I think that Islam has some “issues” it needs to work out. First we had the controversy over the Mohammad-cartoons, and now this. SOmething is rotten in the state of Islam.

  7. No, those are some people saying that Islam says they should kill. It doesn’t mean that Islam should kill, or that all Muslims are killers, anymore than when Christian extremists say that the Bible orders Christians to kill. It’s making a generalisation about a group of people by pointing at individuals.

    And the Mohammed cartoons were an incitement to religious hatred for saying much the same thing.

  8. ” …its not that there was a lack of experience with how to establish a democracy in a conquered nation, as it was done in both West-Germany and Japan after World War 2″

    Well, of course, failure didn’t stop them from a re-do… World War II largely came about because attempts to put democracy (the Weimar Republic) in place after World War I failed in the early 1930s.

  9. “No, those are some people saying that Islam says they should kill.”

    And the people who demand that they (apostists, cartoonists, you name it) should be killed, always seem to be muslims. Even Mohammad said that “he who changes his religion should be killed”.

    Yes, there are Christian extremeists demanding all kinds of things. But those are few and far between. When Danish newspaper published those cartoons, we had widespread demonstrations in the mid-east and elsewhere and embassies were burned. Could you SERIOUSLY see Christians doing something like that over a bunch of cartoons? Seriously? Could you imagine Christians storming the streets in Rome (for example) because some newspaper in mid-east made fun of the Pope? I sure as hell can’t. Occasionally we have few crackpot Christians making fool out of themselves (Pat Robertson and Jerry Falwell, I’m looking at you!), but when we talk about Muslims, we have huge mobs of people making fool of themselves.

    “It’s making a generalisation about a group of people by pointing at individuals.”

    When there are enough of those “individuals”, I think it’s safe to make generalisations from them. And we DID have this guy being dragged to a court because he rejected Islam. I think it’s very safe to draw conclusions about Afganistan because of that. And I think that we can draw conclusions from the fact that not a single muslim country voiced their support for him.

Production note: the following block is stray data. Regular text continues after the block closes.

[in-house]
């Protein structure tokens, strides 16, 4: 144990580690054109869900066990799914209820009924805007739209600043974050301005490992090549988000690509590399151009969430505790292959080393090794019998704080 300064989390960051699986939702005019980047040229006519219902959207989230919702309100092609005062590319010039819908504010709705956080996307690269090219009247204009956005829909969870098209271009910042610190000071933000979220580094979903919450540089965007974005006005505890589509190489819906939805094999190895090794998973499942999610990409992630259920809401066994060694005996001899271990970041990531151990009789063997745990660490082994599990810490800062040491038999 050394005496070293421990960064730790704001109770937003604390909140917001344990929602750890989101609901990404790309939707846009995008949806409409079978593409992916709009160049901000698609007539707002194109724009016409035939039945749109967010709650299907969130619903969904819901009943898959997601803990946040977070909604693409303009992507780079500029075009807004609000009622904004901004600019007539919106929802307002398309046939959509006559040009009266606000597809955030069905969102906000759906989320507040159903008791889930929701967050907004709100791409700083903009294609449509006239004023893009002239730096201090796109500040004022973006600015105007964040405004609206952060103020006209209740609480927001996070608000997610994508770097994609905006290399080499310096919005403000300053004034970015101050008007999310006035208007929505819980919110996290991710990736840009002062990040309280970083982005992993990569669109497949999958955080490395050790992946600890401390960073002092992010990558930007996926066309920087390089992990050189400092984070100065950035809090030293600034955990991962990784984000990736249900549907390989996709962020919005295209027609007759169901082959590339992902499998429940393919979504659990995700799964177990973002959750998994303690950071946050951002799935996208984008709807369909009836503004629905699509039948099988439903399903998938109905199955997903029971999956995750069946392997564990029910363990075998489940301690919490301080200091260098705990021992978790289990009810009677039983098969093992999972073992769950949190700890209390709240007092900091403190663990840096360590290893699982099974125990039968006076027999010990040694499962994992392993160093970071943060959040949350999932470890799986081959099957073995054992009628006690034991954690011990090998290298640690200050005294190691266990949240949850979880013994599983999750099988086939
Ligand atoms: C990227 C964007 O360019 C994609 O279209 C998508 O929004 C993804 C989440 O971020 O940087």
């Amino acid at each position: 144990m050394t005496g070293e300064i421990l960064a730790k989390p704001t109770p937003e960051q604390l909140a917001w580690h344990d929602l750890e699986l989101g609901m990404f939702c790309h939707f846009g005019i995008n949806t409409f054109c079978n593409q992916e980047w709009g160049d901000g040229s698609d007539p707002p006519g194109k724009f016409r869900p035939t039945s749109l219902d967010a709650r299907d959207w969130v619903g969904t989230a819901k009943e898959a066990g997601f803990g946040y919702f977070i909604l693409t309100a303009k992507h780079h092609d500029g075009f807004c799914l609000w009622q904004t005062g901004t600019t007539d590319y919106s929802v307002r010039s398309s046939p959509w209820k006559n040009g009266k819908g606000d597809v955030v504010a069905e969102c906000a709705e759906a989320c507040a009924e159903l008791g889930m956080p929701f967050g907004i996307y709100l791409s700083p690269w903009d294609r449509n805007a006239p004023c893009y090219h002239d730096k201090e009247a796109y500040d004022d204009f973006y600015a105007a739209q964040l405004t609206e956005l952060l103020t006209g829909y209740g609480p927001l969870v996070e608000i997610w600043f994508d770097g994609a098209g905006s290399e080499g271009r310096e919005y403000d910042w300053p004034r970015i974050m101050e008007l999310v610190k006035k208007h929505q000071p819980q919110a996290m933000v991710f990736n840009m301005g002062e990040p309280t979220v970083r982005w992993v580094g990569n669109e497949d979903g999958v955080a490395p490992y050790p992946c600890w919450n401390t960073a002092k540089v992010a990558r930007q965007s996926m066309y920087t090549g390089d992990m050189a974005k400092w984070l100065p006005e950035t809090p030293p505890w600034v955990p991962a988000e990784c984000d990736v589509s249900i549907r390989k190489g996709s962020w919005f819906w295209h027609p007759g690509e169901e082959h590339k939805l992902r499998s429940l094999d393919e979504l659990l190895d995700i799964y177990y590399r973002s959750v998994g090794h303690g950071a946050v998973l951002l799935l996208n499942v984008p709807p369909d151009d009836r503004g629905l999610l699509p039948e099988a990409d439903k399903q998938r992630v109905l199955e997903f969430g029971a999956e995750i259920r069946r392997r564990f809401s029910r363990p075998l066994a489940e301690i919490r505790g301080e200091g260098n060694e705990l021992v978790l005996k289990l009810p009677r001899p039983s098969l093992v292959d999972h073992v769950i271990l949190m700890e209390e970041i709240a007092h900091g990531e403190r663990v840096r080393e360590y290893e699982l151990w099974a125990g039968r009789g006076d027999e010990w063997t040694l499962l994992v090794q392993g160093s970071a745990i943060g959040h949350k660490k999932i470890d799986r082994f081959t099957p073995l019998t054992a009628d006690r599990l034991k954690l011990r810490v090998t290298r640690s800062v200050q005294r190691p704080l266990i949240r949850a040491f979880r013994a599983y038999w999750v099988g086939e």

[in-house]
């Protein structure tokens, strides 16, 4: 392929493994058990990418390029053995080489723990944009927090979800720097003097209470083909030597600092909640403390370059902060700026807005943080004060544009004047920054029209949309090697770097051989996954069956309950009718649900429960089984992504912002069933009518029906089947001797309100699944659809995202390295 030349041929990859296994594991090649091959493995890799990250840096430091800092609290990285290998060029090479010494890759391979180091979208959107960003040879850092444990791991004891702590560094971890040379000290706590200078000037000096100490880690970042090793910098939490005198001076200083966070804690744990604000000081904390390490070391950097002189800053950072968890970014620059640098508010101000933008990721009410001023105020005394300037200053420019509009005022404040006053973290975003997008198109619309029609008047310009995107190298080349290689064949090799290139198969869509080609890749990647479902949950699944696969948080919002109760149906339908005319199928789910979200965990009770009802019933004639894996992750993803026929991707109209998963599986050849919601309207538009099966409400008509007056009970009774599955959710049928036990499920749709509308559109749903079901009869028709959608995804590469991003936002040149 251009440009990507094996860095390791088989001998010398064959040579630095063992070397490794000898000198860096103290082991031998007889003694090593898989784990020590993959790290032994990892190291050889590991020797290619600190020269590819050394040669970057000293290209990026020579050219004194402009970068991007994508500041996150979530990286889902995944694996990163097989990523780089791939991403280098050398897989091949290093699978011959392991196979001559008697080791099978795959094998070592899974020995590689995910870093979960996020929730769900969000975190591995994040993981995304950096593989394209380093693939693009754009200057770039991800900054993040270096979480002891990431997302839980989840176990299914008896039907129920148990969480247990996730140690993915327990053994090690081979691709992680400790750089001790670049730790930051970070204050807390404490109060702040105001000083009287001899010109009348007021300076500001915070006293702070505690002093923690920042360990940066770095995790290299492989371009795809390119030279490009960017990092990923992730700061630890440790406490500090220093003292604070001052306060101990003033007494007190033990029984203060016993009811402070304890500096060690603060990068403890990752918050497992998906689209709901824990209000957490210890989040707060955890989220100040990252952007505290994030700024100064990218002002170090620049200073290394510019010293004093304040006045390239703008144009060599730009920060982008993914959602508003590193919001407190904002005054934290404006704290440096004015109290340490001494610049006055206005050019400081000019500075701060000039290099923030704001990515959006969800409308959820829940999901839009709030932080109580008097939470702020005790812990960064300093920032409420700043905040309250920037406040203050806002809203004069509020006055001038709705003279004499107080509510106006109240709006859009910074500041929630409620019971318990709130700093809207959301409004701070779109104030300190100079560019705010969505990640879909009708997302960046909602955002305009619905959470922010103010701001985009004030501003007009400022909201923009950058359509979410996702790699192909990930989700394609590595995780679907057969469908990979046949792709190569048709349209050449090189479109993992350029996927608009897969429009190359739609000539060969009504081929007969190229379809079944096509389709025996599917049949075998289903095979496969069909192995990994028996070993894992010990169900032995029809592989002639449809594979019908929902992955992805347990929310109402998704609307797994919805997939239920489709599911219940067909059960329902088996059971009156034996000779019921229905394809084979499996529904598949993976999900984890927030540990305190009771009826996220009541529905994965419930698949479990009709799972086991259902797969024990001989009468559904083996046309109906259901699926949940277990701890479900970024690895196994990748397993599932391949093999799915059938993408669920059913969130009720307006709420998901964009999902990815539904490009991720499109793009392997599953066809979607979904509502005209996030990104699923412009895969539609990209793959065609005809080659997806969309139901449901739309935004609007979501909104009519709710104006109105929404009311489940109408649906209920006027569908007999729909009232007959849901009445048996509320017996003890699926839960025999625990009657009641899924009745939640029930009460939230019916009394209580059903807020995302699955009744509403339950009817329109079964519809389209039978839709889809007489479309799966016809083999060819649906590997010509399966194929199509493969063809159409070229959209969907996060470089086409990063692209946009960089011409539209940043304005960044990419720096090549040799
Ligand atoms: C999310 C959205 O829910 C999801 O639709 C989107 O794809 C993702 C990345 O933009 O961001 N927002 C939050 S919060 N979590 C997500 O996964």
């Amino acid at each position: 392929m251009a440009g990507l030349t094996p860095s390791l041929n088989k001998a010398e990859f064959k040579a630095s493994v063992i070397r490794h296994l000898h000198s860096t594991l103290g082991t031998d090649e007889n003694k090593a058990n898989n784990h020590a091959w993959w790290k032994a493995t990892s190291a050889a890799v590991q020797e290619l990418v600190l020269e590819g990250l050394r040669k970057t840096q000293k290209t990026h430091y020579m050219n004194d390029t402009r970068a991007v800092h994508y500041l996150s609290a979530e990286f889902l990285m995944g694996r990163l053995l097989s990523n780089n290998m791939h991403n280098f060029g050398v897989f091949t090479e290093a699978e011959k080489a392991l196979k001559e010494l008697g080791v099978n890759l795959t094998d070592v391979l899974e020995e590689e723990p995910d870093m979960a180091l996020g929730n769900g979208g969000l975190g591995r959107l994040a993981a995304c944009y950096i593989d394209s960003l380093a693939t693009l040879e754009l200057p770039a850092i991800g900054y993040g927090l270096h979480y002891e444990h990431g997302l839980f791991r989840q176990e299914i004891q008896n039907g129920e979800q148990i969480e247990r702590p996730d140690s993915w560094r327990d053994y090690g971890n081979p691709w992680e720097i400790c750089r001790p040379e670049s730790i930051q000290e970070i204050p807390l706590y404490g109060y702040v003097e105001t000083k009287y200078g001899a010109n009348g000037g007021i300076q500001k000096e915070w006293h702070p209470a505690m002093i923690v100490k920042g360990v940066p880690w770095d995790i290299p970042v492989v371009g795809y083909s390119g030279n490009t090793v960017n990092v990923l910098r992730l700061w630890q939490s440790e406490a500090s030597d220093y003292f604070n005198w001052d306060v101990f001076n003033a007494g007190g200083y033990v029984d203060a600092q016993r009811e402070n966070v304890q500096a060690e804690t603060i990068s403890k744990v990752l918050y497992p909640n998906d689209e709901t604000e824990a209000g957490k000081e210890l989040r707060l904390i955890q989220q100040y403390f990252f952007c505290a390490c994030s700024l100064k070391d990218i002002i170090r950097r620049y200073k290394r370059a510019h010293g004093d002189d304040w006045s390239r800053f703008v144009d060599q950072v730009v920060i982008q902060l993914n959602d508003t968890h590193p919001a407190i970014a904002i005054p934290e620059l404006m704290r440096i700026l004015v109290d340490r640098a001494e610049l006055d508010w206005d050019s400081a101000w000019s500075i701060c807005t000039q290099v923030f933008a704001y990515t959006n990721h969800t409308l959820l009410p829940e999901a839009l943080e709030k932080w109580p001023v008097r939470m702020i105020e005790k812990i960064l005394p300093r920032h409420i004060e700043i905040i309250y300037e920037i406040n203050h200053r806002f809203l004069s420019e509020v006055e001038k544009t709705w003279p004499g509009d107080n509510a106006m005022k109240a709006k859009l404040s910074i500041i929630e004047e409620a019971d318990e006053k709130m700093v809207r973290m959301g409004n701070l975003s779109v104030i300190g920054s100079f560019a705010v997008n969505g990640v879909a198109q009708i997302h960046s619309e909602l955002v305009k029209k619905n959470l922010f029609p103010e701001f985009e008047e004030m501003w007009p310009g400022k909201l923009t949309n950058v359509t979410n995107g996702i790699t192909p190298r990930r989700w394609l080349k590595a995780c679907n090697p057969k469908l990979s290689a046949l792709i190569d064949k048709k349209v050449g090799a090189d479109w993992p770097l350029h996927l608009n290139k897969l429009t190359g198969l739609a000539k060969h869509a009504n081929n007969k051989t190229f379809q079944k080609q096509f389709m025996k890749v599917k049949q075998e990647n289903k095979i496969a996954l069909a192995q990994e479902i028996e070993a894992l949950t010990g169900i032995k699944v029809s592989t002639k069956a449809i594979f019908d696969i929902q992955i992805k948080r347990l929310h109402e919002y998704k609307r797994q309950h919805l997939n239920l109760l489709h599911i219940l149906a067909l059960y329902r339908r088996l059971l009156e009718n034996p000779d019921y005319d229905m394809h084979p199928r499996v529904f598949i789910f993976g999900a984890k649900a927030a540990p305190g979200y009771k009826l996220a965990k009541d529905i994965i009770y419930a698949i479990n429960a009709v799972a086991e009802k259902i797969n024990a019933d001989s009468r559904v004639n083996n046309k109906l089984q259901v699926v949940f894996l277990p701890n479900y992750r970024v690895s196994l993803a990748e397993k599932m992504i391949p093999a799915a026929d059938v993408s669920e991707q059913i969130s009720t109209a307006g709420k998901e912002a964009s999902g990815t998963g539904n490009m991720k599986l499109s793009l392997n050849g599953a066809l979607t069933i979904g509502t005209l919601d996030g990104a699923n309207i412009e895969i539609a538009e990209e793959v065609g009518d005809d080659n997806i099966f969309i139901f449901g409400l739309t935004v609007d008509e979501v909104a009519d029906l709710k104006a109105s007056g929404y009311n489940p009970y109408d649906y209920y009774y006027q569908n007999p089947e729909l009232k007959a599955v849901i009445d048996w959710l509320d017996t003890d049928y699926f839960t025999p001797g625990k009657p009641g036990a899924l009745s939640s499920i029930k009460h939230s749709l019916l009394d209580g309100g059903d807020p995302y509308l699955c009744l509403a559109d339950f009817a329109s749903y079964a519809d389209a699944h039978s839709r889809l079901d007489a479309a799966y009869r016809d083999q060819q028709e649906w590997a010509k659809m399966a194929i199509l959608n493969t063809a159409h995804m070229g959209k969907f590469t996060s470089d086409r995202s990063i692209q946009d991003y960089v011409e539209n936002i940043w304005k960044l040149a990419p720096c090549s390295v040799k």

We have had huge demonstrations over a bunch of cartoons. We have entire nation demanding that one man should be killed over his choice of religion. We have had no muslim country voice their opposition to killing him. We have had state-issued death-threats against individuals in the past (Salman Rushdie). When CAN we start drawing our conclusions? When does this stop being about “few individuals”?

    “And the Mohammed cartoons were an incitement to religious hatred for saying much the same thing.”

    No they weren’t. You obviously missed the point of the cartoons. Their point was to see that will western democracies and people resort to self-cencorship over things like this. Their point was to test what is and isn’t allowed in the name of “political correctness”. And they were a phenomenal succees.

    The reaction they caused in the muslim-community indicated to me that there seems to be very little room for “mere believers” in Islam. Even the “regural muslims” would be labeled as “fundies” in Christianity. If some Christian prayed five times a day and limited his diet because Bible told him so, he would be called a fundie. But that seems to be the norm in Islam. There is very little room for mere believers in Islam. And the fact that they (muslim world) reacted so strongly and violently to the cartoons underlines that point.

    Note: I’m not a Christian.